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Spotlight Front Page
file has been renamed from the "Latest News" which collected over
a year or more up to A.D. 2006. I rather think that we may
not get to print out "SPOTLIGHT" again very often; indeed it has been a
rare occurrence over the last few years. But articles continue to
turn up that I think worthy of wider circulation; and items of
news that need to be published. So I think we shall call this
file 2006 as it brings us up to that year, and begin to compile a 2007
file together with one for genuinely "Latest News"
VIISIT OF HIS EMINENCE
TO CANTERBURY AND DUNEDIN
Meeting on Friday at Diamond Harbour
Ordination on Saturday at
Patronal Festival at Ashley
Saturday, 9 9 06 at Greenpark Church: 9 am
Matins, 10 am LITURGY, with ordination of Keith Morrison as
12 noon hangi and pot-luck lunch in Memorial Hall; strategic mission
planning with His Eminence
NEW VENUE FOR CHRISTCHURCH
SERVICES WITH FR VICTOR
Serb tragedy needs epilogue
THE JAPAN TIMES
Friday, June 2,
2006 By JIRI DIENSTBIER
PRAGUE -- Serbia's long tragedy
looks like it is coming to an end. The death of Slobodan Milosevic has
just been followed by Montenegro's referendum on independence.
Independence for Kosovo, too, is inching closer.
The wars of
the Yugoslav succession have not only been a trial for the peoples of
that disintegrated country; they also raised huge questions about the
exercise of international justice.
international tribunals of the sort Milosevic faced before his death
promote or postpone serious self-reflection and reconciliation in
damaged societies? Do they strengthen or undermine the political
stability needed to rebuild wrecked communities and shattered economies?
on these questions is mixed. Indeed, the record of the International
War Crimes Tribunal for Former Yugoslavia (ICTY), based in The Hague,
may be instructive in judging the credibility of the strategy of using
such trials as part of the effort to end civil and other wars. In 13
years, the ICTY, with 1,200 employees, spent roughly $ 1.25 billion to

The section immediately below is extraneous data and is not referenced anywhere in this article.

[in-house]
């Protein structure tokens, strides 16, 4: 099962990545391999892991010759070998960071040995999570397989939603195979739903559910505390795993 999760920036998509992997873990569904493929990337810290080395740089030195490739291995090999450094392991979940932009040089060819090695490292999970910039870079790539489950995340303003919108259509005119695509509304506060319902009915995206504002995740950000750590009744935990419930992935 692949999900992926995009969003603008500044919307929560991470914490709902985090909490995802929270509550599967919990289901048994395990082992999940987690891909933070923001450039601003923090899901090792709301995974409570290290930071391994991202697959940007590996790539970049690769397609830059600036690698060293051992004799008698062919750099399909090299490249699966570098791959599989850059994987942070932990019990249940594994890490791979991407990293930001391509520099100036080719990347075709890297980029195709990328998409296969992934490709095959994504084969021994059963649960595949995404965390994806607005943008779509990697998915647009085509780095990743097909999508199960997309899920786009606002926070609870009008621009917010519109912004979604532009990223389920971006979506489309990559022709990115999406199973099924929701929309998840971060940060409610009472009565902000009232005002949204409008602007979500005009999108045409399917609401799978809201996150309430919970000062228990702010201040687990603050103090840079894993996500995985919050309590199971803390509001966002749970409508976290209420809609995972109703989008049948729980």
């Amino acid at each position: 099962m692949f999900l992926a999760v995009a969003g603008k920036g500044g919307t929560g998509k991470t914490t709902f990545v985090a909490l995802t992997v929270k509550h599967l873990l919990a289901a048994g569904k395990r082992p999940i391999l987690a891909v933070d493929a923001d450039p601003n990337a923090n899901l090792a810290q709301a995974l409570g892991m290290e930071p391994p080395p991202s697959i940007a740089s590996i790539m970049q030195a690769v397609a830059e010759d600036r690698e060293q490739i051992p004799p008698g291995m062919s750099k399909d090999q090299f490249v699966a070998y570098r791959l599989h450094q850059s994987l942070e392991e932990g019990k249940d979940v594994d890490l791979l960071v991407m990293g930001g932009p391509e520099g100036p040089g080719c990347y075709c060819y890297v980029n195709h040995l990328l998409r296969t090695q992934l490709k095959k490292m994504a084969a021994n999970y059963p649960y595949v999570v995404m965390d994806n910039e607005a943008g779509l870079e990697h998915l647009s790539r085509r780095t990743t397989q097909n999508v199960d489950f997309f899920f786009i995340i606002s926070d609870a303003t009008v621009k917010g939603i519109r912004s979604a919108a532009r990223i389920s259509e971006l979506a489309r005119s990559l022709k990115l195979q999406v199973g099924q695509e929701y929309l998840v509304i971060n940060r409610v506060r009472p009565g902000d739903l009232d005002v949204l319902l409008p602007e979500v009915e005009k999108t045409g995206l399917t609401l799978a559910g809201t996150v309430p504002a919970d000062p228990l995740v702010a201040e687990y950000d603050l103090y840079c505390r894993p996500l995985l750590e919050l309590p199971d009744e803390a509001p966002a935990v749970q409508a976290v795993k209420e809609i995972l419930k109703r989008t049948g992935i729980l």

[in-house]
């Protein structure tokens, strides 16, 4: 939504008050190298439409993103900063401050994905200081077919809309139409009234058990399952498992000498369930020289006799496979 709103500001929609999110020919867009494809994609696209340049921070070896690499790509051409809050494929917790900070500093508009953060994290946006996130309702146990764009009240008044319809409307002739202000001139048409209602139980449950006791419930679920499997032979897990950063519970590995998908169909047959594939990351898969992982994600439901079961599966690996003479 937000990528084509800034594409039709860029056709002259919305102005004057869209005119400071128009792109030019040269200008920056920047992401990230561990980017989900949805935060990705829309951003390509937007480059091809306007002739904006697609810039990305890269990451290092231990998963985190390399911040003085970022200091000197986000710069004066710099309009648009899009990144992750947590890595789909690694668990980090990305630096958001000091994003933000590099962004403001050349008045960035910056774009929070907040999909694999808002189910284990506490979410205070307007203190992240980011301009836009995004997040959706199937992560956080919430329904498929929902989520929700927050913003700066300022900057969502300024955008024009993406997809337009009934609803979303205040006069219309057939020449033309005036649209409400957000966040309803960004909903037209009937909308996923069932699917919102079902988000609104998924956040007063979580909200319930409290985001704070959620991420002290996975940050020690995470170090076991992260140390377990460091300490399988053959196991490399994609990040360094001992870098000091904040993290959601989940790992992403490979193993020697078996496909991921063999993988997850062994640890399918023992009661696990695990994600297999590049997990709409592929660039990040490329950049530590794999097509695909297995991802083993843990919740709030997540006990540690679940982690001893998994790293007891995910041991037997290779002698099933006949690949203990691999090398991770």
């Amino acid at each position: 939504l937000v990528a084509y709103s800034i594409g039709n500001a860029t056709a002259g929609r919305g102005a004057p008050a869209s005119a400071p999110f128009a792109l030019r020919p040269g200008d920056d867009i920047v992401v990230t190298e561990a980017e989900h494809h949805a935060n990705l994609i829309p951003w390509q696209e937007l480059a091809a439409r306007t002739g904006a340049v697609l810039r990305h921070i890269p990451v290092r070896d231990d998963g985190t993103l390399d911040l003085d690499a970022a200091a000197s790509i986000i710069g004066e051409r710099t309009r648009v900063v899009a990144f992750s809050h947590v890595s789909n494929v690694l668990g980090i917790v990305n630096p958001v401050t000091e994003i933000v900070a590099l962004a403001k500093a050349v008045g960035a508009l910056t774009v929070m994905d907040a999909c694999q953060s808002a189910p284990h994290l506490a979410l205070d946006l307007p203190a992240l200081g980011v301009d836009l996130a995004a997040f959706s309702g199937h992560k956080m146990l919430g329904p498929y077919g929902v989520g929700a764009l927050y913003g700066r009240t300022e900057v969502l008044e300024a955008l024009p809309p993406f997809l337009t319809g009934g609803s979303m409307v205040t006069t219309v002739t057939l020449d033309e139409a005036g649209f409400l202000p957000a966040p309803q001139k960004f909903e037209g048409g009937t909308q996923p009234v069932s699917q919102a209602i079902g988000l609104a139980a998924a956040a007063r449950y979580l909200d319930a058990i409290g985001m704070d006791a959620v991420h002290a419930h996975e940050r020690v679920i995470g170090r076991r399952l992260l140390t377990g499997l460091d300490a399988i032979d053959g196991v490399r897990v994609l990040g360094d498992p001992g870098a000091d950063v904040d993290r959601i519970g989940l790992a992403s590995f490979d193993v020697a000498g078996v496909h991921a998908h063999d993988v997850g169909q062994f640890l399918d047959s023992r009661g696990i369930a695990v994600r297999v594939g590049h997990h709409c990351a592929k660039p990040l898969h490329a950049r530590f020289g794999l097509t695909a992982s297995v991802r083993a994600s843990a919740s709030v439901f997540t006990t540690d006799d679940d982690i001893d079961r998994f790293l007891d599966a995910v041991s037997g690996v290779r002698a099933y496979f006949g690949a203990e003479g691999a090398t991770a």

convict only a few dozen war criminals.
whereas members of all ethnic groups committed crimes, in its first
years, the ICTY indicted and prosecuted far more Serbs than others,
fueling a perception, even among opponents of Milosevic's regime, that
the tribunal was political and anti-Serbian.
We may regret
that Milosevic's own trial ended without a conclusion. But a conviction
only of Milosevic, however justified, without parallel penalties for
his Croat, Bosnian and Kosovo-Albanian counterparts would hardly have
contributed to serious self-reflection within the post-Yugoslav nations.
To be sure,
the arrest of Gen. Ante Gotovina, adored by many Croats as a hero, but
responsible for the brutal expulsion of a quarter-million Serbs from
Croatia and northwest Bosnia -- the biggest ethnic cleansing in Europe
since World War II -- improves the ICTY's standing. But Milosevic's
Croatian and Bosnian counterparts, Franjo Tudjman and Alija
Izetbegovic, respectively, remained unindicted when they died.
So, too, the
main commanders of the Kosovo Liberation Army (UCK). Ramush Haradinaj,
the prime minister of Kosovo, was accused but later released from
I have always
been convinced that Milosevic should have been put on trial in
Belgrade. After all, Milosevic's critics and political rivals such as
the journalist Slavko Curuvija and Milosevic's former mentor, Ivan
Stambolic, were assassinated by Serb police agents, who also tried
three times to murder the opposition leader Vuk Draskovic. There was,
moreover, ample evidence of corruption among Milosevic's inner circle,
including members of his immediate family.
trial in Belgrade might have served better to catalyze a sober
examination of the past. The atmosphere was certainly favorable. The
majority of Serbs hold Milosevic responsible for the decline of their
his fall, the opposition controlled most big Serbian cities, and in
2000 he lost the election that he called to shore up his authority. The
relatively small turnout at his funeral confirmed that only a minority
of Serbs considers him a national hero.
with the exception of Slovenia, the democratic transformation in the
post-Yugoslav region remains uneasy. Wars, ethnic cleansing, embargoes
and sanctions created not only psychological traumas, but also black
markets, smuggling, large-scale corruption and de facto rule by mafias.
The bombing of Serbia by NATO in 1999 heavily damaged its economy, with
serious consequences for neighboring countries.
end of what remains of Yugoslavia may -- at least today -- pose no
danger of war, but the Muslim Sandjak region will now be divided by
state boundaries, and Albanian extremists, with their dreams of a